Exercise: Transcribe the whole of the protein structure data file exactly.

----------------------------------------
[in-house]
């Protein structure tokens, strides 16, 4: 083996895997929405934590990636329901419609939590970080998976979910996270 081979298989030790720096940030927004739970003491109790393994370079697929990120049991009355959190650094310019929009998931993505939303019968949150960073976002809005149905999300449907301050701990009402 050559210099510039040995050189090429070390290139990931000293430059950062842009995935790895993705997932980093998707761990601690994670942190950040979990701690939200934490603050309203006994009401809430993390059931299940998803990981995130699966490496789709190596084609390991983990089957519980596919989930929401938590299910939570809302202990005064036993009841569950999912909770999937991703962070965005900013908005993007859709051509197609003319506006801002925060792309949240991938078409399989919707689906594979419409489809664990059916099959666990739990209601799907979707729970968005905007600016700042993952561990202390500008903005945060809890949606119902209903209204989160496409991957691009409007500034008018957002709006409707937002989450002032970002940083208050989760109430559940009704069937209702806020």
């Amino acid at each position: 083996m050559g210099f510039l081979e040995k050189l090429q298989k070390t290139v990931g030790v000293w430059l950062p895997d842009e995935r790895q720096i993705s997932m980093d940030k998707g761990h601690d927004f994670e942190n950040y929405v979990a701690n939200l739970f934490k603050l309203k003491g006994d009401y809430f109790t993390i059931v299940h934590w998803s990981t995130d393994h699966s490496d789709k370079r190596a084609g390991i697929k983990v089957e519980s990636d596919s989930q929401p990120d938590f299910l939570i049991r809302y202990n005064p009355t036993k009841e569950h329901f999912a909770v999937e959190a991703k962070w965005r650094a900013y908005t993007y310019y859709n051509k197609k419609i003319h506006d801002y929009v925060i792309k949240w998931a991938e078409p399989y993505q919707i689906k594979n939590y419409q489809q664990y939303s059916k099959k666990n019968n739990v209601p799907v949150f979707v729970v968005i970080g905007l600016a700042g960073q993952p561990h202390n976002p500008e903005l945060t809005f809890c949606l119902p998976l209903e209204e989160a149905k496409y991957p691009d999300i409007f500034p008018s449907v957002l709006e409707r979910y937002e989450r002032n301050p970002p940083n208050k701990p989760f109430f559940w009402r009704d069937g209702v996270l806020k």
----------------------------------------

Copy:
[in-house]
């Protein structure tokens, strides 16, 4: 083996895997929405934590990636329901419609939590970080998976979910996270 081979298989030790720096940030927004739970003491109790393994370079697929990120049991009355959190650094310019929009998931993505939303019968949150960073976002809005149905999300449907301050701990009402 050559210099510039040995050189090429070390290139990931000293430059950062842009995935790895993705997932980093998707761990601690994670942190950040979990701690939200934490603050309203006994009401809430993390059931299940998803990981995130699966490496789709190596084609390991983990089957519980596919989930929401938590299910939570809302202990005064036993009841569950999912909770999937991703962070965005900013908005993007859709051509197609003319506006801002925060792309949240991938078409399989919707689906594979419409489809664990059916099959666990739990209601799907979707729970968005905007600016700042993952561990202390500008903005945060809890949606119902209903209204989160496409991957691009409007500034008018957002709006409707937002989450002032970002940083208050989760109430559940009704069937209702806020």
């Amino acid at each position: 083996m050559g210099f510039l081979e040995k050189l090429q298989k070390t290139v990931g030790v000293w430059l950062p895997d842009e995935r790895q720096i993705s997932m980093d940030k998707g761990h601690d927004f994670e942190n950040y929405v979990a701690n939200l739970f934490k603050l309203k003491g006994d009401y809430f109790t993390i059931v299940h934590w998803s990981t995130d393994h699966s490496d789709k370079r190596a084609g390991i697929k983990v089957e519980s990636d596919s989930q929401p990120d938590f299910l939570i049991r809302y202990n005064p009355t036993k009841e569950h329901f999912a909770v999937e959190a991703k962070w965005r650094a900013y908005t993007y310019y859709n051509k197609k419609i003319h506006d801002y929009v925060i792309k949240w998931a991938e078409p399989y993505q919707i689906k594979n939590y419409q489809q664990y939303s059916k099959k666990n019968n739990v209601p799907v949150f979707v729970v968005i970080g905007l600016a700042g960073q993952p561990h202390n976002p500008e903005l945060t809005f809890c949606l119902p998976l209903e209204e989160a149905k496409y991957p691009d999300i409007f500034p008018s449907v957002l709006e409707r979910y937002e989450r002032n301050p970002p940083n208050k701990p989760f109430f559940w009402r009704d069937g209702v996270l806020k």